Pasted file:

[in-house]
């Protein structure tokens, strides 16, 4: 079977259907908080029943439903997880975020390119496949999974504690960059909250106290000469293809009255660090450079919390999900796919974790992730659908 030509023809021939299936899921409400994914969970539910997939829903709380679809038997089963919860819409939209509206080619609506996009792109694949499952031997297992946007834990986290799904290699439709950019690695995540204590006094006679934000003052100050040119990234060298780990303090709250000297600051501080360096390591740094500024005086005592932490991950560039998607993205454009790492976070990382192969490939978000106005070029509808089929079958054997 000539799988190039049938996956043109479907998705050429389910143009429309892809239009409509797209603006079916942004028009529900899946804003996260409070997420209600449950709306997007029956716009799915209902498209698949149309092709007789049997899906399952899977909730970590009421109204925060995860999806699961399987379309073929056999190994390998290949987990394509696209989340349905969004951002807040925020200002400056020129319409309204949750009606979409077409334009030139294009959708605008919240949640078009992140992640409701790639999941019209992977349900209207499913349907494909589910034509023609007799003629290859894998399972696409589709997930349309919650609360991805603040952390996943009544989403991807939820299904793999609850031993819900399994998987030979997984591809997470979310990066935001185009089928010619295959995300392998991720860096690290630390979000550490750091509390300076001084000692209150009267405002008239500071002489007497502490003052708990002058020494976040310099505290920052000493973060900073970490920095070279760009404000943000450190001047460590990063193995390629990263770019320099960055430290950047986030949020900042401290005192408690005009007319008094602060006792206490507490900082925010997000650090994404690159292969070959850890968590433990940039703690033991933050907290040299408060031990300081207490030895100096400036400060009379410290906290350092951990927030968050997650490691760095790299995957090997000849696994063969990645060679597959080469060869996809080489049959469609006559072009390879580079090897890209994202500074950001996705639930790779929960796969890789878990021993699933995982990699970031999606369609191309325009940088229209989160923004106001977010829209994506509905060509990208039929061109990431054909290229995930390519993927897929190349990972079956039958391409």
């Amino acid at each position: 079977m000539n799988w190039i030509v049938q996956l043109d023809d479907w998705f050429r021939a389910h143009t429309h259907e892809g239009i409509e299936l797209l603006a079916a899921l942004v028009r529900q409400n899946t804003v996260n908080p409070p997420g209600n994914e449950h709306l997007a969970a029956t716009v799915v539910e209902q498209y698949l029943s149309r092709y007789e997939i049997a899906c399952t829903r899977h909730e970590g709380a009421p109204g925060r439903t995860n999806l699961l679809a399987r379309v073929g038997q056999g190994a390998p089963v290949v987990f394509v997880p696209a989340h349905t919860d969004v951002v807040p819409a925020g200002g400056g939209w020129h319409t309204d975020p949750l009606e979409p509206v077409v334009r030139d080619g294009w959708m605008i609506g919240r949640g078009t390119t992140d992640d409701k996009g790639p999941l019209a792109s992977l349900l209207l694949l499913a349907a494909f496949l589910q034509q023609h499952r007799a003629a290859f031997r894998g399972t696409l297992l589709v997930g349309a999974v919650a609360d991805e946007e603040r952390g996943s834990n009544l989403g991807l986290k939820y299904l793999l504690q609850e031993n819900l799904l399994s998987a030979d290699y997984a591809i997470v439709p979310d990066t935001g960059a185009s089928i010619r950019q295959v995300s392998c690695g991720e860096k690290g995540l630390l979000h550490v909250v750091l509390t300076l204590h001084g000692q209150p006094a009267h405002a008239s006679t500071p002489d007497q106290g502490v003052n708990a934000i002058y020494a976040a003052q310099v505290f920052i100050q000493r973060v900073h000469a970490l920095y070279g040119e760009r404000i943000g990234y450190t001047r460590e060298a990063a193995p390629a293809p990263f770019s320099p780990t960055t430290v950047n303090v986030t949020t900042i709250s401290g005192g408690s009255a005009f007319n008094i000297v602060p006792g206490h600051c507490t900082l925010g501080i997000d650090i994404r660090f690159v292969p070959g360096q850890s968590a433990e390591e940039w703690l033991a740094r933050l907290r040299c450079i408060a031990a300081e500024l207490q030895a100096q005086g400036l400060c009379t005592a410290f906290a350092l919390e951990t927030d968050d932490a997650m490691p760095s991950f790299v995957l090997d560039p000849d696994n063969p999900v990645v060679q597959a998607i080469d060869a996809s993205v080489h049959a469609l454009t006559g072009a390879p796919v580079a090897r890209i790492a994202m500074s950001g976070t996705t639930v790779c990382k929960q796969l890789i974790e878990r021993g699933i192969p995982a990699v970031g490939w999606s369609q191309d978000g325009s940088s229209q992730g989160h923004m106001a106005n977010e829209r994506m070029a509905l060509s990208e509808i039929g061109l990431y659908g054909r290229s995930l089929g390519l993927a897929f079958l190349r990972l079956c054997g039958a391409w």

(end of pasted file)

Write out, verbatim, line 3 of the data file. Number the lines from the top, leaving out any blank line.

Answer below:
């Amino acid at each position: 079977m000539n799988w190039i030509v049938q996956l043109d023809d479907w998705f050429r021939a389910h143009t429309h259907e892809g239009i409509e299936l797209l603006a079916a899921l942004v028009r529900q409400n899946t804003v996260n908080p409070p997420g209600n994914e449950h709306l997007a969970a029956t716009v799915v539910e209902q498209y698949l029943s149309r092709y007789e997939i049997a899906c399952t829903r899977h909730e970590g709380a009421p109204g925060r439903t995860n999806l699961l679809a399987r379309v073929g038997q056999g190994a390998p089963v290949v987990f394509v997880p696209a989340h349905t919860d969004v951002v807040p819409a925020g200002g400056g939209w020129h319409t309204d975020p949750l009606e979409p509206v077409v334009r030139d080619g294009w959708m605008i609506g919240r949640g078009t390119t992140d992640d409701k996009g790639p999941l019209a792109s992977l349900l209207l694949l499913a349907a494909f496949l589910q034509q023609h499952r007799a003629a290859f031997r894998g399972t696409l297992l589709v997930g349309a999974v919650a609360d991805e946007e603040r952390g996943s834990n009544l989403g991807l986290k939820y299904l793999l504690q609850e031993n819900l799904l399994s998987a030979d290699y997984a591809i997470v439709p979310d990066t935001g960059a185009s089928i010619r950019q295959v995300s392998c690695g991720e860096k690290g995540l630390l979000h550490v909250v750091l509390t300076l204590h001084g000692q209150p006094a009267h405002a008239s006679t500071p002489d007497q106290g502490v003052n708990a934000i002058y020494a976040a003052q310099v505290f920052i100050q000493r973060v900073h000469a970490l920095y070279g040119e760009r404000i943000g990234y450190t001047r460590e060298a990063a193995p390629a293809p990263f770019s320099p780990t960055t430290v950047n303090v986030t949020t900042i709250s401290g005192g408690s009255a005009f007319n008094i000297v602060p006792g206490h600051c507490t900082l925010g501080i997000d650090i994404r660090f690159v292969p070959g360096q850890s968590a433990e390591e940039w703690l033991a740094r933050l907290r040299c450079i408060a031990a300081e500024l207490q030895a100096q005086g400036l400060c009379t005592a410290f906290a350092l919390e951990t927030d968050d932490a997650m490691p760095s991950f790299v995957l090997d560039p000849d696994n063969p999900v990645v060679q597959a998607i080469d060869a996809s993205v080489h049959a469609l454009t006559g072009a390879p796919v580079a090897r890209i790492a994202m500074s950001g976070t996705t639930v790779c990382k929960q796969l890789i974790e878990r021993g699933i192969p995982a990699v970031g490939w999606s369609q191309d978000g325009s940088s229209q992730g989160h923004m106001a106005n977010e829209r994506m070029a509905l060509s990208e509808i039929g061109l990431y659908g054909r290229s995930l089929g390519l993927a897929f079958l190349r990972l079956c054997g039958a391409w």